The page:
B.C. teens increased vape use when classes resumed in September: survey | iNFOnews | Thompson-Okanagan's News Source

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B.C. teens increased vape use when classes resumed in September: survey

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March 15, 2021 - 5:13 PM

A new survey shows teens cut back on vaping early on in the COVID-19 pandemic but increased their use when they went back to school.

In June 2020, young people trained by the McCreary Centre Society surveyed 1,774 teenagers between the ages of 13 and 18, according to a media release from the society. It found only 36 per cent of those who had ever vaped before had vaped in the previous three months, which was at the peak of the pandemic when B.C. schools were either closed or only partially open.

By September, when schools reopened, another 686 teens were surveyed and 55 per cent had vaped in the past three months. Many of those surveyed were different than in the June survey.

“The results also showed that around one in five youth (19%) reported that returning to school in September affected their vaping, most commonly because they were experiencing increased stress, or because they were again socializing with peers who vaped,” reads the release.

By December, when another 1,774 mostly different teens were surveyed, 60 per cent had vaped in the past three months.

These findings were amongst the 25 per cent to 34 per cent of teens who had vaped, meaning up to three-quarters of teens had never vaped.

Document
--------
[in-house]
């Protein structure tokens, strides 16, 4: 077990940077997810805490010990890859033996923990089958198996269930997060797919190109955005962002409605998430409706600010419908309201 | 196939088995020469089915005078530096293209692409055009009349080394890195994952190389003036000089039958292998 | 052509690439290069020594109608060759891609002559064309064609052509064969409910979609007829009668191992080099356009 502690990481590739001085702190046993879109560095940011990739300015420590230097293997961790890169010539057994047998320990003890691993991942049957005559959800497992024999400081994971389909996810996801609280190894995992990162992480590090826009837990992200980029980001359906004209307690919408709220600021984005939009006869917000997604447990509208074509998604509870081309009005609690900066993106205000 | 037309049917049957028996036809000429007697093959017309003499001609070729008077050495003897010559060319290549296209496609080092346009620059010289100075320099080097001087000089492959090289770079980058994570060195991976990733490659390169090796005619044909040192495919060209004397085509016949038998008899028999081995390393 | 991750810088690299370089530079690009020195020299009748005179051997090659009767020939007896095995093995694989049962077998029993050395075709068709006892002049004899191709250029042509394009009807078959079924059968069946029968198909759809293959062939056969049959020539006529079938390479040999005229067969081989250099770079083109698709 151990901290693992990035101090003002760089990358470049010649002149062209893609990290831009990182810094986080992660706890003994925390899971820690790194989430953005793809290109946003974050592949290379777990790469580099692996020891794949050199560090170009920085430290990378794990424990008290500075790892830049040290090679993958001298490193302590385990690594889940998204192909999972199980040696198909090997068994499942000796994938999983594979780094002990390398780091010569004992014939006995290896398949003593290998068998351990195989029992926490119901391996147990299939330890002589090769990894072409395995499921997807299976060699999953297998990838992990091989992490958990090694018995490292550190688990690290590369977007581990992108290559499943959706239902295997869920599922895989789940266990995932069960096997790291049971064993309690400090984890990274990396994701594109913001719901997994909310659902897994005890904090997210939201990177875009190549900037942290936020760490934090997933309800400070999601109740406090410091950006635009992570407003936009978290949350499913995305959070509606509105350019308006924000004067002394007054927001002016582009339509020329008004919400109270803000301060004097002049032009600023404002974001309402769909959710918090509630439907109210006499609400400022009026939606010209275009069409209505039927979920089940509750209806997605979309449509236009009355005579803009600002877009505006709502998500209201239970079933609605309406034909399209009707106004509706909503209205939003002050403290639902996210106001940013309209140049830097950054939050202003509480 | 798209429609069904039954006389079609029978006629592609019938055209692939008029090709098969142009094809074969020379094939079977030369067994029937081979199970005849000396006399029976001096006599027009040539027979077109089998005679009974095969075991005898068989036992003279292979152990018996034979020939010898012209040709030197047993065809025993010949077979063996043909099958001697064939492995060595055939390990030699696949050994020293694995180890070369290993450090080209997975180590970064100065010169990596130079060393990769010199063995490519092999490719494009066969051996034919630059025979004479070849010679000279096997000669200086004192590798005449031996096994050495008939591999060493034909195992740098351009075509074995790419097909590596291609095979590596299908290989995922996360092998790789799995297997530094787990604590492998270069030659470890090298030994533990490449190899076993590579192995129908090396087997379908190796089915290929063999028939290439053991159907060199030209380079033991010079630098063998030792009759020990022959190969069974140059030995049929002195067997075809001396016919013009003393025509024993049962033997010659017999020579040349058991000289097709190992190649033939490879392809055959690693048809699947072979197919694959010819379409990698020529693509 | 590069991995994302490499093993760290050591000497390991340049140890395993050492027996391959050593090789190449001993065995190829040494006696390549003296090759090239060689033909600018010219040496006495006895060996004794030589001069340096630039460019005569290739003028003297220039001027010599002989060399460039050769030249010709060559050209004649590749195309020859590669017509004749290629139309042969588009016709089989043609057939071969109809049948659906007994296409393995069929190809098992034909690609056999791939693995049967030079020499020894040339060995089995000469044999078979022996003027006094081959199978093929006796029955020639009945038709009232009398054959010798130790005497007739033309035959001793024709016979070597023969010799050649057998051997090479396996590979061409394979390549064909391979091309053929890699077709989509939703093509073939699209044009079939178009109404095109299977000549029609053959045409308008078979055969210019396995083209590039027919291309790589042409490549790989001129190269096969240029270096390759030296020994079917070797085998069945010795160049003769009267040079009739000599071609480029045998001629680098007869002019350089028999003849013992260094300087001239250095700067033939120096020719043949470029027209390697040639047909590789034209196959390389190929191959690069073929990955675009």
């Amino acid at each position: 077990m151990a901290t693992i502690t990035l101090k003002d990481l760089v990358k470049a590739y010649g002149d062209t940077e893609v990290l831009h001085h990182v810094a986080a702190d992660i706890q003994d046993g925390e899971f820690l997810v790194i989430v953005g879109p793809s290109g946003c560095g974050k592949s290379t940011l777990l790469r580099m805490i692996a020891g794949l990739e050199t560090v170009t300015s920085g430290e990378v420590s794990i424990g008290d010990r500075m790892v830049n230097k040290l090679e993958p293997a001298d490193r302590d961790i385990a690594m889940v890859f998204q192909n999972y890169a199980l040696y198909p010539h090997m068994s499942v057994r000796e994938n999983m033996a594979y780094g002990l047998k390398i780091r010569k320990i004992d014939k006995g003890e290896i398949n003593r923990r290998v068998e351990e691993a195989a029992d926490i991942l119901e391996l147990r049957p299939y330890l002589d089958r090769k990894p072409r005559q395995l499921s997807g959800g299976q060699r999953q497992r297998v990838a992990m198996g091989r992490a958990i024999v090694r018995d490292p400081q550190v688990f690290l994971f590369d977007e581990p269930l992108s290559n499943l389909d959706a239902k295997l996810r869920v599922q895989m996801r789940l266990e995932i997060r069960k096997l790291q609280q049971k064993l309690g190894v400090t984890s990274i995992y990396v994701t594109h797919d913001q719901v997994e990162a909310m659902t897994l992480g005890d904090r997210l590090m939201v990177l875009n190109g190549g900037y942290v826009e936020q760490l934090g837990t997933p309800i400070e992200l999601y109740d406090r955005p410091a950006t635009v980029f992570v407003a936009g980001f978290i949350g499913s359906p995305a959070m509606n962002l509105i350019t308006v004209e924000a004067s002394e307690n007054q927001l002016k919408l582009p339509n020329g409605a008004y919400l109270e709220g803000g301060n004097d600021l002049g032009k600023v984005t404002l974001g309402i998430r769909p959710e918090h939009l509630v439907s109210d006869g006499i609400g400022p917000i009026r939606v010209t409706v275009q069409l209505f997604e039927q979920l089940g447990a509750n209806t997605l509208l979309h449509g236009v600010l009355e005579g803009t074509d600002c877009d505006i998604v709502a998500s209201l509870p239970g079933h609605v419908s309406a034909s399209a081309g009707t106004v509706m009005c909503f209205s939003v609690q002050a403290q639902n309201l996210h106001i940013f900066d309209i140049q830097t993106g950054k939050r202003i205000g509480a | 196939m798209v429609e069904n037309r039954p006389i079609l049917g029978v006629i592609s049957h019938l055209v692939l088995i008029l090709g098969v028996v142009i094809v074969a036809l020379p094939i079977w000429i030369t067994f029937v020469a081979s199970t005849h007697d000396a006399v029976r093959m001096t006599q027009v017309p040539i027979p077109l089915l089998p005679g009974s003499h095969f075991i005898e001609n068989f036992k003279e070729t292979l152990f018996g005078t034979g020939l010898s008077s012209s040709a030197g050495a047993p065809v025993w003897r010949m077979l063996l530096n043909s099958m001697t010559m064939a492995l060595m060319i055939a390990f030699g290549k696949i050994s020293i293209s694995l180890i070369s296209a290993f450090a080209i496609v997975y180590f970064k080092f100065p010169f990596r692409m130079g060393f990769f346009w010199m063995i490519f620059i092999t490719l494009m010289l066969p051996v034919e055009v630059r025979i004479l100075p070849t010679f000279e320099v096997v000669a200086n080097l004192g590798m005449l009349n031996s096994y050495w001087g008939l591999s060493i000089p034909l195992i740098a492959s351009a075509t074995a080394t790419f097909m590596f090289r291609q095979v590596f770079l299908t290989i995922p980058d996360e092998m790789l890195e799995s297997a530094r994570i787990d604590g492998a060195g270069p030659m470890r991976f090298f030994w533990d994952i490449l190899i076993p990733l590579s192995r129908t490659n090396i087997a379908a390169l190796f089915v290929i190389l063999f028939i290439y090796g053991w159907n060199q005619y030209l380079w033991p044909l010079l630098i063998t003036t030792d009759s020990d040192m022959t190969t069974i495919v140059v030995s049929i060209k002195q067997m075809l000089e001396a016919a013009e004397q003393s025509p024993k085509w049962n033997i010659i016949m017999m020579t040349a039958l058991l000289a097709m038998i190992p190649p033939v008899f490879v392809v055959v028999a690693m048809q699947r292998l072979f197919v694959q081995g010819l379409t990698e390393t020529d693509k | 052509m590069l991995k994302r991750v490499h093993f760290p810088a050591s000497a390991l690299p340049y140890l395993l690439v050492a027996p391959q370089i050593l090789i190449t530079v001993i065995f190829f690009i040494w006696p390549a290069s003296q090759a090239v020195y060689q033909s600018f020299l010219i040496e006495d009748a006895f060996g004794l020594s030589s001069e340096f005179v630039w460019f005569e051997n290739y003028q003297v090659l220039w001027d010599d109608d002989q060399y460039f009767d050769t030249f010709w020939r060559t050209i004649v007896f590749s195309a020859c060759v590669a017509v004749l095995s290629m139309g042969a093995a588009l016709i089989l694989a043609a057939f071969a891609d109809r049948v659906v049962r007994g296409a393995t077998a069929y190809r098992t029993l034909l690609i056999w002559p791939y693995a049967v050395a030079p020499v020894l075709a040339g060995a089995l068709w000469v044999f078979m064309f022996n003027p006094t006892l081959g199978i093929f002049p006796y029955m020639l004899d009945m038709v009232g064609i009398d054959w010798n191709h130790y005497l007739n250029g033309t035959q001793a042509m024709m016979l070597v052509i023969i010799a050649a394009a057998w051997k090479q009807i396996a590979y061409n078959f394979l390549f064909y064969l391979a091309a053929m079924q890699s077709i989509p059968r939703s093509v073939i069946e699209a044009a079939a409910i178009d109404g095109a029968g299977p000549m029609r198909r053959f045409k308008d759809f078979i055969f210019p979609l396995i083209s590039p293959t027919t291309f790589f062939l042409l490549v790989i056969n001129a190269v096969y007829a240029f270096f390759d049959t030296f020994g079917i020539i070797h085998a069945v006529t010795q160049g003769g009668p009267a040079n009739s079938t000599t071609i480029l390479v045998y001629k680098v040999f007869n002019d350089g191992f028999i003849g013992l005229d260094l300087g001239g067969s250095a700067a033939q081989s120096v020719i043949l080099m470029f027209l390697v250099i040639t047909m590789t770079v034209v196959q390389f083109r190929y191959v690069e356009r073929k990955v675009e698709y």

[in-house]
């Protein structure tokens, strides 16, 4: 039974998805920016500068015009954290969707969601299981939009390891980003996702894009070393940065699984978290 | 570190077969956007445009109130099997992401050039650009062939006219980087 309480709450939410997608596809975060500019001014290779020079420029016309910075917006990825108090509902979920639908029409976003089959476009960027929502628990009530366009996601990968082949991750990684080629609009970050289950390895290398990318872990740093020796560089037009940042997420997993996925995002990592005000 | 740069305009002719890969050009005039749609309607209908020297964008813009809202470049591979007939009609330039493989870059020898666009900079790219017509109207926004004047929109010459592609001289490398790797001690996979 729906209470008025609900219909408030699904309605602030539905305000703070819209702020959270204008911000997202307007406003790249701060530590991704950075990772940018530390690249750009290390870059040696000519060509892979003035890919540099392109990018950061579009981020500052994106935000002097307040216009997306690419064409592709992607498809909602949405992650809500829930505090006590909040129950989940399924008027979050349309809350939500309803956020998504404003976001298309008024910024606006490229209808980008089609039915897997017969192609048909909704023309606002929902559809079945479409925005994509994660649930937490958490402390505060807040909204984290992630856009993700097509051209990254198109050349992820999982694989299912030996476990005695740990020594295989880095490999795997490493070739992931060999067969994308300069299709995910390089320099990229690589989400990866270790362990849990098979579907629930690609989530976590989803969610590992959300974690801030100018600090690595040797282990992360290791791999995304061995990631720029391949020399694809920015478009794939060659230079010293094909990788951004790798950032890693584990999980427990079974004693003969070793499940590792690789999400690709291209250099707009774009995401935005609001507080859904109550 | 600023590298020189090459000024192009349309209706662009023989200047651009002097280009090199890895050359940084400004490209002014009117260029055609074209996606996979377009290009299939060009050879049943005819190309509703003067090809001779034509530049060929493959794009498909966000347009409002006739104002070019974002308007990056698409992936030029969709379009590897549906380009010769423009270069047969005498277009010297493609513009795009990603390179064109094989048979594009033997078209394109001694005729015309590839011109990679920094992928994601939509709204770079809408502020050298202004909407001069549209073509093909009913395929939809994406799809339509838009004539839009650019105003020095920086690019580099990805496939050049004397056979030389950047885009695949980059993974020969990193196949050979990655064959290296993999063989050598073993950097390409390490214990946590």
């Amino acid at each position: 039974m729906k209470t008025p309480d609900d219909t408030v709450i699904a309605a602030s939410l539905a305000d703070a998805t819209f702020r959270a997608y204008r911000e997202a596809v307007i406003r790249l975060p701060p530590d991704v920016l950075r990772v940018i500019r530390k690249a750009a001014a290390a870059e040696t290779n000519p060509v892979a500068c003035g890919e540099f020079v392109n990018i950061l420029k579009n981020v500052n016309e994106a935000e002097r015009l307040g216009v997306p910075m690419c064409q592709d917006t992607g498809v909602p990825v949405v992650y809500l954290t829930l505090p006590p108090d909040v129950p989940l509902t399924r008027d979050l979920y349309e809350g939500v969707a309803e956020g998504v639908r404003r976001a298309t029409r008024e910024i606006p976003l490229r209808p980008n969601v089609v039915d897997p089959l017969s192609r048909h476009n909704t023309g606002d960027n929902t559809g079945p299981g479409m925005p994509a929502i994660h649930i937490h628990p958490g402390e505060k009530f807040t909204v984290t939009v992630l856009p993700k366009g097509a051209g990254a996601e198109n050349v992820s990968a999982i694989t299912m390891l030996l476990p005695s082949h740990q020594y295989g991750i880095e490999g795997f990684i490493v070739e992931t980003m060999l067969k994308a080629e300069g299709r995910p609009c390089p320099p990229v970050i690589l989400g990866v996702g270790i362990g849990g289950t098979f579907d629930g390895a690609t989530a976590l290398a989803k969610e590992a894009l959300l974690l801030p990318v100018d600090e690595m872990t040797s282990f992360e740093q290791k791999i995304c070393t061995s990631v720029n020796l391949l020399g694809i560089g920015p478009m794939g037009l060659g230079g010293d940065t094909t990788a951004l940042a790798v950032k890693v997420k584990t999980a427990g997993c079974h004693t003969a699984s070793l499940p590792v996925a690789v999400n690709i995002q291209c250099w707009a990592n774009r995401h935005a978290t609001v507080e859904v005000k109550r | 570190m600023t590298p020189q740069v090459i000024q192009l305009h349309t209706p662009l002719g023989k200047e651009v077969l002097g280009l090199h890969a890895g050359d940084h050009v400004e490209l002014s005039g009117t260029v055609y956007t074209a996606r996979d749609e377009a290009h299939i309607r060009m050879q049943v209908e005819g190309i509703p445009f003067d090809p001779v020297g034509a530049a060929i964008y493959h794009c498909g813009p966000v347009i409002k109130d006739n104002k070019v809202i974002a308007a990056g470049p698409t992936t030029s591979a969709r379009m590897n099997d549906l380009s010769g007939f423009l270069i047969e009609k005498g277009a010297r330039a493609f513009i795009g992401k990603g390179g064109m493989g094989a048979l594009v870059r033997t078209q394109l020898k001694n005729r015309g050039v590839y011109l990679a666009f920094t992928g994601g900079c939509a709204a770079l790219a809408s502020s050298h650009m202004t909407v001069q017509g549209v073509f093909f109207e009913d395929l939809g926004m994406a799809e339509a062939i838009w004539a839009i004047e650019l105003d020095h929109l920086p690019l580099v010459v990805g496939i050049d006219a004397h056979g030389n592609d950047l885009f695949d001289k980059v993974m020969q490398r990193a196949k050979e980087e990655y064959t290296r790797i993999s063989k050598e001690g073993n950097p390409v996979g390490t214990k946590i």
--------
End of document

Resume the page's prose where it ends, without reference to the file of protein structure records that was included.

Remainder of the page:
Overall, for those who vaped, half of them said the pandemic had no effect on their vaping but 24 per cent said they stopped vaping during the pandemic and 16 per cent said they vaped less.

For those who were regular vapers, 36 per cent vaped every day and 34 per cent said they vaped within five minutes of waking up. Another 41 per cent vaped within six to 30 minutes of waking up.

While 64 per cent of those who vaped thought it had a negative effect on their health, 31 per cent said it made their social life better.

There has also been a lot of sharing of vaping devices during the pandemic.

“The fact that 56% of youth who vaped shared a vaping device during the pandemic is concerning to me,” McCreary’s executive director, Annie Smith said in the release.

One of the limitations of the study is the fact that not all the same teens were surveyed and it was not a balanced representation of the teens in the province. For example, residents of the Fraser Health regional were under-represented, the news release said.

McCreary Centre Society is a non-government, non-profit organization committed to improving the health of B.C. youth through research, evaluation and community-based projects.

The full survey can be seen here.


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